Written in response to:
This morning as the bus passed the Tower Building I felt so pained by the loss. Martin Harrison was one of those unforgettable teachers who (like Glenda Adams another wonderful UTS luminary) gave so much to his students. His ability to speak to you as a poet and writer, even when you were just starting out, made poetry seem a legitimate vocation and part of a deep conversation that continued long after you had left university. I will never forget the passionate, mature and intelligent tone of his Poetry Craft class and how he encouraged me, a gauche if ambitious undergraduate. In one of those classes, we examined Sylvia Plath’s ‘The Arrival of the Bee Box’; under Martin’s tutelage we were able to scrutinise it as a marvellous example of sound patterning and imagery, decontextualised from all the horrible myths and cults of Plath’s personality. Erudite as he was, he seemed entirely divested of these cults or fashions.
Just the week before hearing of his death, I was clearing old records and found some of the poetry I had produced that semester; the careful, patient, attentive spirit of Martin’s comments was not something I could part with. And the awareness of, delight in and inscribing of the natural world that characterised his own lyrical gift feels irreplaceable. He genuinely cared for poetry, the quality and possibilities of thinking, and others. When I started teaching he always found time to stop in the corridors of Bon Marche to talk to me about the smallest and larger details of life and writing. And among those old letters recently, I also found a companionable letter from Martin to which I was treated while on residency in Rome at the B. R. Whiting Library. It caught me at a lonely moment, and simply said how he had thought of me there and ‘hoped things were going wonderfully’. He went on to give me encouragement, the contact details of a friend, and news of lamentable cuts to ABC audio arts, before saying I should not hesitate to get rid of the carpet which he had bought at the Porta Portese market during his own stint (he had been horrified to learn it was still there!). How much he and his art will be missed.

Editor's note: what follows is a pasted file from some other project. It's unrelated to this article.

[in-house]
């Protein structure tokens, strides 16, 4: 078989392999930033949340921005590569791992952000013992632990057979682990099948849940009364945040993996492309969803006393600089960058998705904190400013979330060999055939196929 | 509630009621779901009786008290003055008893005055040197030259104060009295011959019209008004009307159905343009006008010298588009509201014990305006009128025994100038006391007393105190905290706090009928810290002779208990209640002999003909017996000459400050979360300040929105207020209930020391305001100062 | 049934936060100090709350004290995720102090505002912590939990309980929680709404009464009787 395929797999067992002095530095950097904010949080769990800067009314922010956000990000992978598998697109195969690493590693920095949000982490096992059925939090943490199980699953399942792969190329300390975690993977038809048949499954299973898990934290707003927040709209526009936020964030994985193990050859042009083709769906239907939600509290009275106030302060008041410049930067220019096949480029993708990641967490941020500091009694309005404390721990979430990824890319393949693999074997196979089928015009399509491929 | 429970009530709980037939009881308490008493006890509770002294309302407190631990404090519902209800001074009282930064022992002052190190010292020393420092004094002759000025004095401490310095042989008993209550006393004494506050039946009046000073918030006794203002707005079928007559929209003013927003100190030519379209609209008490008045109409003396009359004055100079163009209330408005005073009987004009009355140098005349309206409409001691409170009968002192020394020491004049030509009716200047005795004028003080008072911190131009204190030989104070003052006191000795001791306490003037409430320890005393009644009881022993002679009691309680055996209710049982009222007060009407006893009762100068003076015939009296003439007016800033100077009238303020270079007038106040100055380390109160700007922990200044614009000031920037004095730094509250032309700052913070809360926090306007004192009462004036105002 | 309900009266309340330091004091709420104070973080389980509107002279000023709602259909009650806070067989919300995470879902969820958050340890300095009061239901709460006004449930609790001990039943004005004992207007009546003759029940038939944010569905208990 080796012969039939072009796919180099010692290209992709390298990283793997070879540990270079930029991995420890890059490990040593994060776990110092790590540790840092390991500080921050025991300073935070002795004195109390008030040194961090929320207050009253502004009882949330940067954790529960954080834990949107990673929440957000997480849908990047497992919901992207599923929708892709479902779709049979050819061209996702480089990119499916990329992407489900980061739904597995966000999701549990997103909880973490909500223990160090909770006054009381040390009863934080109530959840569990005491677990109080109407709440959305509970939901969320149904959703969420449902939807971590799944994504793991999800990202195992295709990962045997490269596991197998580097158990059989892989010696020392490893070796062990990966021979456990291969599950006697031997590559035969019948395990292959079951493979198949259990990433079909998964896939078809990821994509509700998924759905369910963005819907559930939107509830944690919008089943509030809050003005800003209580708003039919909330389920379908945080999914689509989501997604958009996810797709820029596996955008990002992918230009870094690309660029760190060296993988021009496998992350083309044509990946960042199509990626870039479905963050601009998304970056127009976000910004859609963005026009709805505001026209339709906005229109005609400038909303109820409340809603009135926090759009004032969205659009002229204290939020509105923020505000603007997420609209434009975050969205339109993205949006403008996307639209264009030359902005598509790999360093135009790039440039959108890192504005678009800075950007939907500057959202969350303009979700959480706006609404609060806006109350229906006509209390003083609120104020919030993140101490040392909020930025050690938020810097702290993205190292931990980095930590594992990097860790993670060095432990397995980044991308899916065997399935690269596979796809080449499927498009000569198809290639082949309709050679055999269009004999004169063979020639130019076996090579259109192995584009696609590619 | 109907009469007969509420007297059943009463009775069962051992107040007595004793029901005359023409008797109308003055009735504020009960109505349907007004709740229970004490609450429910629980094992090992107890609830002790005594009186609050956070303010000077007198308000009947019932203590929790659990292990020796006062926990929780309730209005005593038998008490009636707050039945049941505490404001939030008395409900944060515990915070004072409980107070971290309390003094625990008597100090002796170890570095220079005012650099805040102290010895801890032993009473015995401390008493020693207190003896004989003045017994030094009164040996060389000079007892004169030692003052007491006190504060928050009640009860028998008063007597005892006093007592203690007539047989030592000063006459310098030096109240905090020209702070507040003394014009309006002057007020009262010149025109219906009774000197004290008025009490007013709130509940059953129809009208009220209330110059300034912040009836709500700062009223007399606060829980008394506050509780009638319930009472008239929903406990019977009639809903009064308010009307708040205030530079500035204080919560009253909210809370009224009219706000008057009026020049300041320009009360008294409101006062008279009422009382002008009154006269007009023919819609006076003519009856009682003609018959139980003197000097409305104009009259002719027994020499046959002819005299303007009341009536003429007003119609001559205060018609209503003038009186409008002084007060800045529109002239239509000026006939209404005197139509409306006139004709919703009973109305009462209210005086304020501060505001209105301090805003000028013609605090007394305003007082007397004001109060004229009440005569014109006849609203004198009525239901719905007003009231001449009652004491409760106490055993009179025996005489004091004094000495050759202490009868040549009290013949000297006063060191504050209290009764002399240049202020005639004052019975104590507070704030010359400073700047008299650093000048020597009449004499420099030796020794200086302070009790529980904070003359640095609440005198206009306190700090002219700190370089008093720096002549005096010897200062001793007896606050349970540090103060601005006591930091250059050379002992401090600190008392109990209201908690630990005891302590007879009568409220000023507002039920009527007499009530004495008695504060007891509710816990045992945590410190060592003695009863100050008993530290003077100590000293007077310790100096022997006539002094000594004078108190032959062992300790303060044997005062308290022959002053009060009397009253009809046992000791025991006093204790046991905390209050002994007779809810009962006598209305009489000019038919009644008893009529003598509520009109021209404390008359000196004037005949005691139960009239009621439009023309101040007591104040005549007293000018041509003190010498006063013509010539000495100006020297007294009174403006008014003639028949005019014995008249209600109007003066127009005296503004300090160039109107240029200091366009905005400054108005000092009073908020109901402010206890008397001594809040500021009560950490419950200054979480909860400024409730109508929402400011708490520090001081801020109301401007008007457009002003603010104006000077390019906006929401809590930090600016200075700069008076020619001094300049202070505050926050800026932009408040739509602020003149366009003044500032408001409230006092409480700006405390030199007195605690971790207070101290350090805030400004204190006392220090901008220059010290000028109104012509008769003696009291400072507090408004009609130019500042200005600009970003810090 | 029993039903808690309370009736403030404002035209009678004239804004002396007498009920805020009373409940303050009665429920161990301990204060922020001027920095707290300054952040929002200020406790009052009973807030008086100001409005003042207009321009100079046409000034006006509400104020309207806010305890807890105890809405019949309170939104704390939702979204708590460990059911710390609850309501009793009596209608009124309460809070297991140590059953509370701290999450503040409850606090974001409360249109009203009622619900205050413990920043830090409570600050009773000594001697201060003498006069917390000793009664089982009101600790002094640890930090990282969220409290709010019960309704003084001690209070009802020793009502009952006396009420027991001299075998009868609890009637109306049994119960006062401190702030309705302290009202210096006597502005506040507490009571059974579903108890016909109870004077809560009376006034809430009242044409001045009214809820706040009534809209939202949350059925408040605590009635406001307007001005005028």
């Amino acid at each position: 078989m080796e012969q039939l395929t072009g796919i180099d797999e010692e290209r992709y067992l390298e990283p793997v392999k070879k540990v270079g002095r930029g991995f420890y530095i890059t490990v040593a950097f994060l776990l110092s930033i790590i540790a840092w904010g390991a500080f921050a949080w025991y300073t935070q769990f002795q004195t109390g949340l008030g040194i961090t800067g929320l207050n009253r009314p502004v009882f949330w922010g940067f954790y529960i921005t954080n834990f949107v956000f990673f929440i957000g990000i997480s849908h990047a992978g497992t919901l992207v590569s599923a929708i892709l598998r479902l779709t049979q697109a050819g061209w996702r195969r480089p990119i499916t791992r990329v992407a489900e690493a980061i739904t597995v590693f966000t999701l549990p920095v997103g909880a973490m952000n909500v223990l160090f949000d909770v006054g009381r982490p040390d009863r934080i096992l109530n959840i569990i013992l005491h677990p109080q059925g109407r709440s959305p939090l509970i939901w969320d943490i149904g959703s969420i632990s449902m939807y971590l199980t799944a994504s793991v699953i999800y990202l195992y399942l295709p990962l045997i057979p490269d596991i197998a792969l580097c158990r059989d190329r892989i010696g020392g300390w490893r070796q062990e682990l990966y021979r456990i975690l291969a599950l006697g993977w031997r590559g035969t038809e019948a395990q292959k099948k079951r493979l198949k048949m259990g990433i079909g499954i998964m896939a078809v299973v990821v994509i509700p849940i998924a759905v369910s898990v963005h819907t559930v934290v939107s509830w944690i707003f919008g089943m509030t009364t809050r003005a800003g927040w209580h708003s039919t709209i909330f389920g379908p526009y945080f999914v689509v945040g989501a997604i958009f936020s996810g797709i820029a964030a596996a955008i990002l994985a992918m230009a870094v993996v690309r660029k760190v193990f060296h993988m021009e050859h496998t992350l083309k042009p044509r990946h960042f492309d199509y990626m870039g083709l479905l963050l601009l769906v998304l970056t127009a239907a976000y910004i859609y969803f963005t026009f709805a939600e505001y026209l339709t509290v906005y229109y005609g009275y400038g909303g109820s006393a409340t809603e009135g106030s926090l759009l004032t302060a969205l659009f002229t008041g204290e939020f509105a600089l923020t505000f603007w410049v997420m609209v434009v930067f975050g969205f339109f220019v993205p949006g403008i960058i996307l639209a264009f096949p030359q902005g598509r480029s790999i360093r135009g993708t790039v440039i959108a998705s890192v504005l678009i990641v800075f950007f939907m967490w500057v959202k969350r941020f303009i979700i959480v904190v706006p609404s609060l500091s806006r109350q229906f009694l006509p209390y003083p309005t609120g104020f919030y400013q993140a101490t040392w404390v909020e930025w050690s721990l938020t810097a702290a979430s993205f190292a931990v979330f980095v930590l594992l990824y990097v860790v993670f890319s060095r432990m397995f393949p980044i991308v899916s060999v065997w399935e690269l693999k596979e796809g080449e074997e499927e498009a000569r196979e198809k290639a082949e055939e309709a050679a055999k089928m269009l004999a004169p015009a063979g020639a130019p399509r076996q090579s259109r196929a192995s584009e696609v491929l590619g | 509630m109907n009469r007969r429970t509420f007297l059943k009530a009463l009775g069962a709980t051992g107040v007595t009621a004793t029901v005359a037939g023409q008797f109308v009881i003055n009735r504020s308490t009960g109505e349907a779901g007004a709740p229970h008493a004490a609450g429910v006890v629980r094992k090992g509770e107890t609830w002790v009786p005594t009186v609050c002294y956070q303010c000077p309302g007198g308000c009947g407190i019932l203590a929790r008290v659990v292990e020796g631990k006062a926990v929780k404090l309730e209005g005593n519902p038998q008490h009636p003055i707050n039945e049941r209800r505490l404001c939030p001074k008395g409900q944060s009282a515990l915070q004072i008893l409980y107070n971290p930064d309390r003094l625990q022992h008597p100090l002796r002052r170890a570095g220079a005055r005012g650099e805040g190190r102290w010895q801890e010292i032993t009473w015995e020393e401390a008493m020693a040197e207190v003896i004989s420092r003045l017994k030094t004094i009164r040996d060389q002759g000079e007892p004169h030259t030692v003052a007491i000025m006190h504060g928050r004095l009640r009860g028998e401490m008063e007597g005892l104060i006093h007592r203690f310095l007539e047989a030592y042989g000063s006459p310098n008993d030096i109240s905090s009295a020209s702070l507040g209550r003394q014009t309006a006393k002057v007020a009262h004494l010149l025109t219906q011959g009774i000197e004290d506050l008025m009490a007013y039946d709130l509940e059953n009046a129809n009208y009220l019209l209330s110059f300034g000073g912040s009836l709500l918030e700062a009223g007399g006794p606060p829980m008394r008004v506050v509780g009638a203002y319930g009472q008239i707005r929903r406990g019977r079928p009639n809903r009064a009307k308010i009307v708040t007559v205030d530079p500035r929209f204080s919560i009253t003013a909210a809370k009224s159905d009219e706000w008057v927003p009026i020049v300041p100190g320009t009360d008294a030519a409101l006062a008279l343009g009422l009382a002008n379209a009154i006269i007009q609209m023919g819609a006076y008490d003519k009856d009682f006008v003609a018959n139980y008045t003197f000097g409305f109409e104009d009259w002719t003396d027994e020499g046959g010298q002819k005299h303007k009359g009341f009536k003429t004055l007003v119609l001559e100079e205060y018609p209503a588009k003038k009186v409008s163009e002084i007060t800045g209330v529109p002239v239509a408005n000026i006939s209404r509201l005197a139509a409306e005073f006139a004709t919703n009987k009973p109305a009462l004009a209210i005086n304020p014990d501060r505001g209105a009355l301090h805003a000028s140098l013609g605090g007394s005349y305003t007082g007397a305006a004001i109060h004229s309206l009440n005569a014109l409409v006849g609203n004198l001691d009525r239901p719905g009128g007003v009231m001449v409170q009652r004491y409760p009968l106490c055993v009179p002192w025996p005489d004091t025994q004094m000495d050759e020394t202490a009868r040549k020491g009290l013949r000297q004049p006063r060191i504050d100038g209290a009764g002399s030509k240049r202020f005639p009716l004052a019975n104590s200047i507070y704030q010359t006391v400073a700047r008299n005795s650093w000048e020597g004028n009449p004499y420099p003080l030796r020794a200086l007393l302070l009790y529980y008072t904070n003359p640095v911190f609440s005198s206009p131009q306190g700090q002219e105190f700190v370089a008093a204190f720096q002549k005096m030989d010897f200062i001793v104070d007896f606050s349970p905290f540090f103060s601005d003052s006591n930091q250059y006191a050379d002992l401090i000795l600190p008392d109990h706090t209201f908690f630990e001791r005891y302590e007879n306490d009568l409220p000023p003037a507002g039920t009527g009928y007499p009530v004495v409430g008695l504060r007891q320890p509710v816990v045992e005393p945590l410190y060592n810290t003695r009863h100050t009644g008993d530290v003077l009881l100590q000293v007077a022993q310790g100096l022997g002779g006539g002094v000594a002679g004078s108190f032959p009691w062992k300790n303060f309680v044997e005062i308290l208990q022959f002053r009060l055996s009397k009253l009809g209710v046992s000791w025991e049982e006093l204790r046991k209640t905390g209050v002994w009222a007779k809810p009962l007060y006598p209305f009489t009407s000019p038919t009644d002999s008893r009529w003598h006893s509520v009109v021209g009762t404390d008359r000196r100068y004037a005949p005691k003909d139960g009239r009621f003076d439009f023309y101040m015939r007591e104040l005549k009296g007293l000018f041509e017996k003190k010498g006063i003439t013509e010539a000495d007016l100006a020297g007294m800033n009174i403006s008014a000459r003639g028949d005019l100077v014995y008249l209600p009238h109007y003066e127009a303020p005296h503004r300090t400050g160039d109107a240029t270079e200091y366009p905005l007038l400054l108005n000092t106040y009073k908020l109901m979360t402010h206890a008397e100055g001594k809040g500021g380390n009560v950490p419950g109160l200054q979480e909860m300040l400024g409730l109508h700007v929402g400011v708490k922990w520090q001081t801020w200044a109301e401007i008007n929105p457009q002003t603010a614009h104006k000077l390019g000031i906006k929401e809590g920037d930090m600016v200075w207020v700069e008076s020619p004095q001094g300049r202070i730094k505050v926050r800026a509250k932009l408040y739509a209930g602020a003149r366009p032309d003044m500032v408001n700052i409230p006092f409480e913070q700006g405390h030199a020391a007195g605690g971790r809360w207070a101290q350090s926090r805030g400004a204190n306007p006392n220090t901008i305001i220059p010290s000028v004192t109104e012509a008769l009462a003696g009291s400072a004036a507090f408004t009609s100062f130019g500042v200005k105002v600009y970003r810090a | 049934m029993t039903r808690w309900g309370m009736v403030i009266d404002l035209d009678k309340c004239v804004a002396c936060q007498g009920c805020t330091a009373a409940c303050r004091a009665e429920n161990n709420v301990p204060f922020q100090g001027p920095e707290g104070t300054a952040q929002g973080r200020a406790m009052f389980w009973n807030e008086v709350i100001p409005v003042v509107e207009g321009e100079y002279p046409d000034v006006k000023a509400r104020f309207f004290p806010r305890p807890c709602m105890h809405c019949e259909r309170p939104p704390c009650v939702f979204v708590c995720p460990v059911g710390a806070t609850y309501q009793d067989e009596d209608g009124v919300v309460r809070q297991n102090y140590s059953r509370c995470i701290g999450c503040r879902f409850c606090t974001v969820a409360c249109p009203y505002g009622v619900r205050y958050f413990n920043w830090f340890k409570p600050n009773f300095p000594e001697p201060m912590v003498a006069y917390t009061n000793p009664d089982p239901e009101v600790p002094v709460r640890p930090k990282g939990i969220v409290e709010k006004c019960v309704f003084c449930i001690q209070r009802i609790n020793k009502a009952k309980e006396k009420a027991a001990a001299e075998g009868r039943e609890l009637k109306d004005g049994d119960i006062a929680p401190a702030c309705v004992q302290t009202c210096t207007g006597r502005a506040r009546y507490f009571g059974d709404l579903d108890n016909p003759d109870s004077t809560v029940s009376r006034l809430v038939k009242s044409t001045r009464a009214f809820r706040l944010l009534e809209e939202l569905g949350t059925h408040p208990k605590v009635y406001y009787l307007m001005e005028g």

Suneeta Peres da Costa